Dale Blasingame, in my opinion, is good at everything he touches. A self-described addictive personality, he’s not going to do something unless it’s done 100%. I know from personal experience. Dale and I were co-producers of the weekend newscasts at WOAI-TV for several years. He definitely got me out of a few binds and impressed me with his producing skills! Now a Lecturer at Texas State University, his alma mater, Dale is tackling another challenge. During his time off he is trying to visit all 400+ national park properties. He is realistic that this feat is going to take a long time but if anyone can do it, I know he can. Dale has already visited ALL 95 Texas State Parks in one year! He’s even featured in the January/February 2016 issue of Texas Parks and Wildlife Magazine. I asked him several questions about his journey, as well as his plans for the future.
In Dale’s words:
What inspired you to visit all of the state parks in one year? Was that the original plan?
I had just gotten back from a road trip across the west to Montana, Yellowstone and the Rockies, and I was incredibly bored. One day I went to Pedernales Falls State Park, bought a state parks pass and that was all it took. It definitely wasn’t the goal when I was headed to the park that day, but it was a fantastic journey.
What have you learned about yourself from the experience?
Biggest thing I learned was that I’m a hiker. Hah. I never considered myself an outdoorsy person in the least until all this started. I was more of a big city, 5-star hotel guy. Being outdoors now keeps me centered. It’s my getaway.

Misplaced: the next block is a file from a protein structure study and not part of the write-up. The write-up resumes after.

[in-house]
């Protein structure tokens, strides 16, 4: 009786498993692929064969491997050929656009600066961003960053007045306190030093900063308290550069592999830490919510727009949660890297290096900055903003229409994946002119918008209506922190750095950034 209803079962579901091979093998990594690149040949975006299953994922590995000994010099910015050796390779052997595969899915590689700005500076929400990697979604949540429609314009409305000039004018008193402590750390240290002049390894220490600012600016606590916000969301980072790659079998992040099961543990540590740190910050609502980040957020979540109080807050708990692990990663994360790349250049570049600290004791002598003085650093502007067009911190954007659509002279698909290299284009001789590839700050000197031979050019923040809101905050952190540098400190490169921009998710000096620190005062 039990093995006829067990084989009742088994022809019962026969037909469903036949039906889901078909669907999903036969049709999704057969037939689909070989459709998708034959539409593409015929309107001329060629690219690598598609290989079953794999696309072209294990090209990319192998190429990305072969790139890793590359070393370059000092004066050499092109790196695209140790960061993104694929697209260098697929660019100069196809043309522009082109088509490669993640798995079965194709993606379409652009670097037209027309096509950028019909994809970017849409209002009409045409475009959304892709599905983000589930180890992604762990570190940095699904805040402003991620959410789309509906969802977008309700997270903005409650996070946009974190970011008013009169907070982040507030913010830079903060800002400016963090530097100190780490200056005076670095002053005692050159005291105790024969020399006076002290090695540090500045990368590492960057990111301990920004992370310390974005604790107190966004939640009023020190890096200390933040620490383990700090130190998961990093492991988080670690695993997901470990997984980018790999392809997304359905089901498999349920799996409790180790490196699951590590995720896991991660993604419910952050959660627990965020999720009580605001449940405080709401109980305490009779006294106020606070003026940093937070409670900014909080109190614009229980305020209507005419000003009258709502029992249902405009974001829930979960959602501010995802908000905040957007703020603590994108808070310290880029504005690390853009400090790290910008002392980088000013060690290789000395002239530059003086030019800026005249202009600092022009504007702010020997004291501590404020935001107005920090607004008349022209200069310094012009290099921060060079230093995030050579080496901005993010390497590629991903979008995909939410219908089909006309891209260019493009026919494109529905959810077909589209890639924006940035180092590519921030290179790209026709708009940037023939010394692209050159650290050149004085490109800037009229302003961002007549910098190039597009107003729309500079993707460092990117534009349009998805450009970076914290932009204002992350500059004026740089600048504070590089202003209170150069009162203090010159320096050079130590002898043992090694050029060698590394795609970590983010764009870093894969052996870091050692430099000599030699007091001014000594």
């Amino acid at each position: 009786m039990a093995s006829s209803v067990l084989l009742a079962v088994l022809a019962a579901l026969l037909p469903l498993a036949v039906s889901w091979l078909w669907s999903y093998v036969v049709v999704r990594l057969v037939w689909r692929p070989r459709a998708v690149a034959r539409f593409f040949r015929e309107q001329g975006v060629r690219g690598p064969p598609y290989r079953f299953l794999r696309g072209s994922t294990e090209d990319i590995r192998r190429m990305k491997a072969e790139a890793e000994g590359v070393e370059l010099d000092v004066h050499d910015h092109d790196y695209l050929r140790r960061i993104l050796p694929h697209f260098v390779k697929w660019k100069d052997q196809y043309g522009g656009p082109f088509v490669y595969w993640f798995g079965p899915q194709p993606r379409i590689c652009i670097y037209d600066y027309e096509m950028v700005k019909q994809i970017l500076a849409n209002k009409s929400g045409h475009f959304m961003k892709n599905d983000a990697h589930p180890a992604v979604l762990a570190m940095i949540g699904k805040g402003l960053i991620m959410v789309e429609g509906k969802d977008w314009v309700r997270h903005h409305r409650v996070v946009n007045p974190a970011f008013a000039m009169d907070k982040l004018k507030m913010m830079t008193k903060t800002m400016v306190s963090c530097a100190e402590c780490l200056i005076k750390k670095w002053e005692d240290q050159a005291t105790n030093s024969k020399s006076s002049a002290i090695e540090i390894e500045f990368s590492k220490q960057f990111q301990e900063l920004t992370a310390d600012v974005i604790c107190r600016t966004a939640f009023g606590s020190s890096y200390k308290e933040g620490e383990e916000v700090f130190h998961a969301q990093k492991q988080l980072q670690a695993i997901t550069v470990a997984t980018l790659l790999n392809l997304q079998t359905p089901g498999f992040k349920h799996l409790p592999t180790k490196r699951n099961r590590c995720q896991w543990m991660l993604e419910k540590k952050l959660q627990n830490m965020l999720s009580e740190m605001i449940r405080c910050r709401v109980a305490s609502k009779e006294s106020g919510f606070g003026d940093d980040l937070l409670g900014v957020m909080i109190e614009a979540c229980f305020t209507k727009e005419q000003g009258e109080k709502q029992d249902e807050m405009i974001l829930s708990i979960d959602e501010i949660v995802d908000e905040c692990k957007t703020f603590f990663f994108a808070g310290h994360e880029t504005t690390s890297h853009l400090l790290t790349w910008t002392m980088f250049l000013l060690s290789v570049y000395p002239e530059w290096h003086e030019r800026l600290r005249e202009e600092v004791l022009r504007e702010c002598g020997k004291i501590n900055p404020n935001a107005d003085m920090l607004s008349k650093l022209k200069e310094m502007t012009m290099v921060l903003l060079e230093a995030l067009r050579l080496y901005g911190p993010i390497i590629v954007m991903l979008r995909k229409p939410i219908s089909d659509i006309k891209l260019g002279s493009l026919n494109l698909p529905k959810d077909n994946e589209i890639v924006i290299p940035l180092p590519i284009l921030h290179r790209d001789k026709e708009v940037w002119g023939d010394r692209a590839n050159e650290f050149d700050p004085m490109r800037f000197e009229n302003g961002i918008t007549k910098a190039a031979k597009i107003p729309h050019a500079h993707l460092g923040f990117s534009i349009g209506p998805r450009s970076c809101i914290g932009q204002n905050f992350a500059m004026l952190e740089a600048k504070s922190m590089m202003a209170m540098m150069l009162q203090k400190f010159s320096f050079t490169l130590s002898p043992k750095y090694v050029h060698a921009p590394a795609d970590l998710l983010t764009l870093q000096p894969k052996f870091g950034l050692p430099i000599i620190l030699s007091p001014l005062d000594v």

What is your favorite state park?
This one is easy – Palo Duro Canyon State Park. My sister lives in Amarillo, so I get to go there fairly often. It’s beyond gorgeous, and the views never cease to amaze. My second favorite park is about an hour away from Palo Duro – Caprock Canyons State Park. So that’s a fantastic 1-2 punch in the panhandle.
Which park is the most challenging?
I don’t know that I’d say any state park is necessarily challenging – that’s the beauty of them. They’re approachable for people of all ages and fitness levels. The longest hike I’ve done in a state park is Seminole Canyon near Del Rio. We did 13 miles there, but even that wasn’t necessarily “challenging.”
Big Bend Ranch State Park is challenging for a different reason. You have to be able to drive off-road to see most of the park. My Prius doesn’t cut it there.
To reach Devil’s River State Natural Area, you have to drive 22 miles on a bumpy, dirt road. It takes about an hour and a half to go that final 22 miles. It’s also not Prius friendly.
One of the most challenging hikes in our state is Guadalupe Peak in Guadalupe Mountains National Park. It’s the highest point in Texas, and there’s a 6,000 foot elevation change along nine miles. I didn’t take a lunch or enough water, so I considered stopping a few times before a couple of students from Baylor convinced me to keep going. I’m glad they came along that day.
What state park would be an easy day trip from San Antonio?
Enchanted Rock is probably the easy answer here. It’s one of the most popular state parks, and it’s only an hour and a half away. If you’re doing this in the spring or summer, make sure and arrive early. The park only allows a certain number of people on the rock, so long lines can start to form after 10-11 a.m.
What if I had a weekend?
My weekend trips are admittedly not going to be everyone else’s cup of tea. I consider Big Bend National Park or Palo Duro a doable weekend trip. A more realistic weekend trip might include a trip to Padre Island National Seashore, which is out on the island near Corpus Christi. I really like Malaquite Beach, and you can camp there on the sand.
What about a full week?
If you’ve never been to Big Bend National Park, do it. It’s my favorite place in Texas. I love everything about it. The trails (especially The Window), the canyons, the views, the unique experience of looking north into Mexico, beers from Big Bend Brewery, Terlingua and the Starlight…everything.